Many people over the years have asked “How do I get started in doing liquid anti-icing in my snowplowing business?” This blog will be my answer to that in moderate depth. There will be 4 or 5 postings on this topic so check back often for the next installment.

The basics.
Liquid anti-icing is based on using some kind of liquid brine solution to prevent ice from forming. It does this by preventing the bonding that happens when snow falls on pavement or concrete. Think about how hardpack forms on a road or lot. It gets driven over a couple times and packed into the surface of the lot. Most of the time plowing does not get this packed stuff up. It just stays. Eventually, with enough packing, it turns to ice, and that is almost impossible to get scraped up with a plow. You have to resort to melting it from the top down. This is normally done with salt or salt with an additive. It works, but not real well.
With anti-icing, you put a brine down before the storm. It interrupts that bonding process by melting snow from the bottom. It allows the plow to then scrape much cleaner, and most brines stay down and will continue to melt (residual action) after plowing. So the white film of snow left after plowing goes away quickly, or may not even be there.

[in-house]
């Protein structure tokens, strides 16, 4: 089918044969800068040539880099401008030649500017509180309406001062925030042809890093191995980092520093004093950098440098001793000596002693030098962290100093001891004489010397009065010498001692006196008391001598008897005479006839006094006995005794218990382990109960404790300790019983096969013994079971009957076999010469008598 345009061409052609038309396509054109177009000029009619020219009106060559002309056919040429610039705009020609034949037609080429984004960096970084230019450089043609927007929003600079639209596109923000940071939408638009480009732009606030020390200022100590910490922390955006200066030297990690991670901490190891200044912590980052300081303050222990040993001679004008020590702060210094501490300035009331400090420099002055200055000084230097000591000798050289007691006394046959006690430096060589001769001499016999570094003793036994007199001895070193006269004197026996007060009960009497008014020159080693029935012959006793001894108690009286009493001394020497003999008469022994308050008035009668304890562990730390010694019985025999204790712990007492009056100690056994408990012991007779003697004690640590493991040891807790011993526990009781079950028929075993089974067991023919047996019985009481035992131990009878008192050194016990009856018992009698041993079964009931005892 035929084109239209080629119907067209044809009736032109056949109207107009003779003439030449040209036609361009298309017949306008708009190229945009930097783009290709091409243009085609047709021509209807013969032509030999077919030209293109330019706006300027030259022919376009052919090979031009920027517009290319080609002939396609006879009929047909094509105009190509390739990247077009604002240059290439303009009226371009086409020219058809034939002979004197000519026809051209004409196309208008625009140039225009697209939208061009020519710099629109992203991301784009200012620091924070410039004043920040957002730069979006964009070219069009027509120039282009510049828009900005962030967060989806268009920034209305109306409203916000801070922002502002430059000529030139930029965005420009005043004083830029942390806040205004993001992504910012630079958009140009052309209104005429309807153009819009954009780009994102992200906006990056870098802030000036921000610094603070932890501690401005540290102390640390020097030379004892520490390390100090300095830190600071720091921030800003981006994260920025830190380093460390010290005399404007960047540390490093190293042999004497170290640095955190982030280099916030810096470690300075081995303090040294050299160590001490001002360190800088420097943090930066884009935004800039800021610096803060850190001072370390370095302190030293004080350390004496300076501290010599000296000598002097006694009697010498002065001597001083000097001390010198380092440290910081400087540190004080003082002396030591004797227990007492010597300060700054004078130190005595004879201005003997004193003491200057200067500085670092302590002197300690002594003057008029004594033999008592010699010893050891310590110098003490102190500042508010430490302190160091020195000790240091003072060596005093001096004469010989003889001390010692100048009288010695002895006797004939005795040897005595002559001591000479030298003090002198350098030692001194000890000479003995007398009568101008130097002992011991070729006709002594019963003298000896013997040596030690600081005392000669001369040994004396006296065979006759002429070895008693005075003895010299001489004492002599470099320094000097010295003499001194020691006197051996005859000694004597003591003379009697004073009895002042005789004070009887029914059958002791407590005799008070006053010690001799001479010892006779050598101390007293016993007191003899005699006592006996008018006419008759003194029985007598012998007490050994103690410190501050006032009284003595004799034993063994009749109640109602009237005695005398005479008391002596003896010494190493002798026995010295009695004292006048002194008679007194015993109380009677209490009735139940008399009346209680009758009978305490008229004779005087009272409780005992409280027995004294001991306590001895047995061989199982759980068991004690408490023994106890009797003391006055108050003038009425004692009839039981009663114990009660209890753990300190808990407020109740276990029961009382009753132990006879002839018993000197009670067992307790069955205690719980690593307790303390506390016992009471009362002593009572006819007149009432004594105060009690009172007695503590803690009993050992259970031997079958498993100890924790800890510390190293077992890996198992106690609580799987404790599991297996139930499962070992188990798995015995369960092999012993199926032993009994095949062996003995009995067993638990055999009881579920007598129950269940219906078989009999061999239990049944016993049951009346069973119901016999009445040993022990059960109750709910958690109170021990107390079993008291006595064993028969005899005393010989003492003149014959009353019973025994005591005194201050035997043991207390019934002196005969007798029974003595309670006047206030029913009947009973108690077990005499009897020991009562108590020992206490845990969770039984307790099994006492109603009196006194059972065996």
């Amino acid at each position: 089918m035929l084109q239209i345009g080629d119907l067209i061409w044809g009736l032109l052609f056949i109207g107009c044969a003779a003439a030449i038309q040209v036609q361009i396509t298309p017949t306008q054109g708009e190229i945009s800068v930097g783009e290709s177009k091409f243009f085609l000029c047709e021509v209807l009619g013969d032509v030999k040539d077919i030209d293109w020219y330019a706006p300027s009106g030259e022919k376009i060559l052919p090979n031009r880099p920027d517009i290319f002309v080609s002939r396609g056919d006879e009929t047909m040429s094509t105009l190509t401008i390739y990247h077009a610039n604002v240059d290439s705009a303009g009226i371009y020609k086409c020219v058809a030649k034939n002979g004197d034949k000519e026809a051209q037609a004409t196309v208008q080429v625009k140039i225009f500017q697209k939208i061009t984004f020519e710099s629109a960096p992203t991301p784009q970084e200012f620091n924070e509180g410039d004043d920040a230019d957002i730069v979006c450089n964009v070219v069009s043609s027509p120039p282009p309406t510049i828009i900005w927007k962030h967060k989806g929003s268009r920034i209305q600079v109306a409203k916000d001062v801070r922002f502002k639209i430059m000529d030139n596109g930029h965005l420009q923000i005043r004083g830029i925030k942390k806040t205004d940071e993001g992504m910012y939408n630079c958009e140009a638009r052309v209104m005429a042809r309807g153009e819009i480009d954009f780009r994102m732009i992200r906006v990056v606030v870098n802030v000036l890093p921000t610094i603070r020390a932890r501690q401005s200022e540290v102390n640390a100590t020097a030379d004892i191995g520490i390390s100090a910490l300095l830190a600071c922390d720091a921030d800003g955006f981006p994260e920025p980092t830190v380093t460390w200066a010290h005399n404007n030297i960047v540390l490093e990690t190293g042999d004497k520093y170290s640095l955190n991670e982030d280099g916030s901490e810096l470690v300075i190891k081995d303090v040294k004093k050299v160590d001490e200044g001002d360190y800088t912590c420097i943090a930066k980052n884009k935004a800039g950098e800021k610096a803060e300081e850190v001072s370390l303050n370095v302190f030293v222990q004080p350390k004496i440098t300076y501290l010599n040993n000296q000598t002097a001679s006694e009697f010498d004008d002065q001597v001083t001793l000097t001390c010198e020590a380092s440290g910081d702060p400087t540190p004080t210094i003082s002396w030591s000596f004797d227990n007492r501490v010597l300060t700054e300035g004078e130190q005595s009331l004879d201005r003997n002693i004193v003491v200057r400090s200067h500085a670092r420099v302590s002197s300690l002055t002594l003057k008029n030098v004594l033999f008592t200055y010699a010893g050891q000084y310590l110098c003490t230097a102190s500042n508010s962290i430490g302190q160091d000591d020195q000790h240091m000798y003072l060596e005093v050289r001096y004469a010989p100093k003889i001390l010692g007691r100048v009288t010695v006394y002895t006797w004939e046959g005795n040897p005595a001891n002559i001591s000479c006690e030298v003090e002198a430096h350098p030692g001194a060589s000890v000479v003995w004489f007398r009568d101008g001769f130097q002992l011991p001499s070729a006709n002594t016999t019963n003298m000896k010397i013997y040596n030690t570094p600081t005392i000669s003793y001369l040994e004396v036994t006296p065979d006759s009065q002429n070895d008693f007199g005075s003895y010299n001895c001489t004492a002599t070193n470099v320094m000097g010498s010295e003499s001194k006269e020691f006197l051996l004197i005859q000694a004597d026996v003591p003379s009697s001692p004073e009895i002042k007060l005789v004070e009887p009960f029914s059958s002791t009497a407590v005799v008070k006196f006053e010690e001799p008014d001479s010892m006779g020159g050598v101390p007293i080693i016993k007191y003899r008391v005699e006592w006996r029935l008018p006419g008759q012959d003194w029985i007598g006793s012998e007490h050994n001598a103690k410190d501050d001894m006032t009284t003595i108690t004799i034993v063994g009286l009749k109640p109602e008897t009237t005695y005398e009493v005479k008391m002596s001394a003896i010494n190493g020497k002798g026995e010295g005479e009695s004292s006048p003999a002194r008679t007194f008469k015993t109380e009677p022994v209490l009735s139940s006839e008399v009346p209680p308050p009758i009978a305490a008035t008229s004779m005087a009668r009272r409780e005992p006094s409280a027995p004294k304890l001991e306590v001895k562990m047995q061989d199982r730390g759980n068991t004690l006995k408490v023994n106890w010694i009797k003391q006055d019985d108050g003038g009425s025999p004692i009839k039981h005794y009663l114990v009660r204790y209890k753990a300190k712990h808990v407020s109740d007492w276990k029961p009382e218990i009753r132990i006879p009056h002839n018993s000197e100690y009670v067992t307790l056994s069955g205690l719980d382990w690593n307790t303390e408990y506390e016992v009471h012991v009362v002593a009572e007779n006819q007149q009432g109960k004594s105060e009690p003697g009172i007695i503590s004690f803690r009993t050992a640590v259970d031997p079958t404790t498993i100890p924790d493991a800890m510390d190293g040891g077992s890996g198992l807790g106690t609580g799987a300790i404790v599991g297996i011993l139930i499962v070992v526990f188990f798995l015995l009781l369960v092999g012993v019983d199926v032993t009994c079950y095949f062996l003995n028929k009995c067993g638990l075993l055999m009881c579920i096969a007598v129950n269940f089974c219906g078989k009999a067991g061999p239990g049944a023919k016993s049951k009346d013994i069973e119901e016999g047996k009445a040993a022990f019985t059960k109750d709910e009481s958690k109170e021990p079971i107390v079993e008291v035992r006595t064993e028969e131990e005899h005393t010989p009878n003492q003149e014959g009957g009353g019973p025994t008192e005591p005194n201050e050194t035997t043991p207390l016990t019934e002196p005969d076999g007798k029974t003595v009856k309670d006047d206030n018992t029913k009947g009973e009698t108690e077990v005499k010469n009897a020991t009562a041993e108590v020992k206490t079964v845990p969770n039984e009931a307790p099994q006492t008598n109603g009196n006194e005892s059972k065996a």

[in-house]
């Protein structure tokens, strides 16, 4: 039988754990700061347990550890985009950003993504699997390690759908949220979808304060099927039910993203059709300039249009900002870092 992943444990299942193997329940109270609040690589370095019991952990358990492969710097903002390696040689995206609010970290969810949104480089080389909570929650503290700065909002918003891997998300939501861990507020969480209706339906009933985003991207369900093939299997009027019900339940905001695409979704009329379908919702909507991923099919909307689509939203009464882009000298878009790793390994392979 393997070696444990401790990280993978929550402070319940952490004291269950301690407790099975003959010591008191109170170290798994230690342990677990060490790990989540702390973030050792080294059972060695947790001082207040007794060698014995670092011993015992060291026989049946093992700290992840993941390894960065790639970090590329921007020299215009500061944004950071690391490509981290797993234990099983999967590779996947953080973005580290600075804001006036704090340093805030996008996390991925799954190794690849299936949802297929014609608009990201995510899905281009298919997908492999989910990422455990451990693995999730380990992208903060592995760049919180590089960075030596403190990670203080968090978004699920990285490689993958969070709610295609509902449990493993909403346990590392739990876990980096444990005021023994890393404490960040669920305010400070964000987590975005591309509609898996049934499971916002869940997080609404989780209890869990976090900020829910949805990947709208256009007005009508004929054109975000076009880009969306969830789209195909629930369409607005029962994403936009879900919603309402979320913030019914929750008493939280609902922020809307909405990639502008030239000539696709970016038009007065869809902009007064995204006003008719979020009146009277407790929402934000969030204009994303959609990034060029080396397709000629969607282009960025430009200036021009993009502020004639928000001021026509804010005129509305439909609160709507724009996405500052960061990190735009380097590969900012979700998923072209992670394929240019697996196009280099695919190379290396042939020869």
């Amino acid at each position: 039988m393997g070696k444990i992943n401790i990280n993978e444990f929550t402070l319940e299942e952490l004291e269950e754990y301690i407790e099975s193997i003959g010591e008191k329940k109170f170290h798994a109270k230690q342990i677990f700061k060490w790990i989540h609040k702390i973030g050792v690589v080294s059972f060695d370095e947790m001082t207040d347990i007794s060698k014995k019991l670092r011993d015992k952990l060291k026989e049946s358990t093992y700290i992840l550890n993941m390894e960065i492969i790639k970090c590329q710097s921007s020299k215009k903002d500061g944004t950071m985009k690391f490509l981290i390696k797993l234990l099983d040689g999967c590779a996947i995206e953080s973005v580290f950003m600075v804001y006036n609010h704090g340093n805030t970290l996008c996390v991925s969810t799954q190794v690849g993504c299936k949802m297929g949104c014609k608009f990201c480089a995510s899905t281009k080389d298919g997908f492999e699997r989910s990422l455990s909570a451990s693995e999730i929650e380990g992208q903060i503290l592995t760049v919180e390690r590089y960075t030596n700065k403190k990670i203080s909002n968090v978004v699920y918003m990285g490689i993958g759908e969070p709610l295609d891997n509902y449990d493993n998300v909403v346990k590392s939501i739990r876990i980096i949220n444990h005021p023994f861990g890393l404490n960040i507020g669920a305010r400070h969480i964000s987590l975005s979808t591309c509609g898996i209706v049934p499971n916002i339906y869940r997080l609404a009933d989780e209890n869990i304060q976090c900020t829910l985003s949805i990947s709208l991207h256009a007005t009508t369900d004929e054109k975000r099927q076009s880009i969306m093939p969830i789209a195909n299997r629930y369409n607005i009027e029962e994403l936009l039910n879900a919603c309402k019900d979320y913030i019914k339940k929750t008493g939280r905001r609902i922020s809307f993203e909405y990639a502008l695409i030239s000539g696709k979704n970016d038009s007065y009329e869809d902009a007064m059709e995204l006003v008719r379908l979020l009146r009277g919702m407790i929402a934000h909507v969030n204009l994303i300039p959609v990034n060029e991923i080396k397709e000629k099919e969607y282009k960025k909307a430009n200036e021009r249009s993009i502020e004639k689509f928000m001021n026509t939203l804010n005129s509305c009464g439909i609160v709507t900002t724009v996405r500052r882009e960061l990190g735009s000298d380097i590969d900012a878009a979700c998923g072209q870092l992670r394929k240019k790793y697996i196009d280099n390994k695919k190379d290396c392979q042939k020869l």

Now, there are 3 basic chemicals as the core ingredient in most brines: Sodium Chloride (salt brine), Magnesium Chloride, and Calcium Chloride. There are many many additives used with these base brines for various applications. More on them later. Brines are normally sprayed from a moving truck onto the road or lot surface 12-48 hrs before a storm depending on the liquid used, surface condition, and temperatures.

There are a couple things to keep in mind at this point-
1. If you are a heavy user of salt, liquids will likely NOT replace salt usage. Liquids will reduce your salt usage dramatically in most cases.
2. Be cautious and skeptical about a liquid vendor’s claim to melt the first 2″ (or 1.5, or 1″) of snow that falls. This is rarely true and requires the perfect combo of conditions. However, most liquids will melt a dusting up to 3/4″ under most normal conditions.

Next part we will talk about the business side of things. Thanks for reading.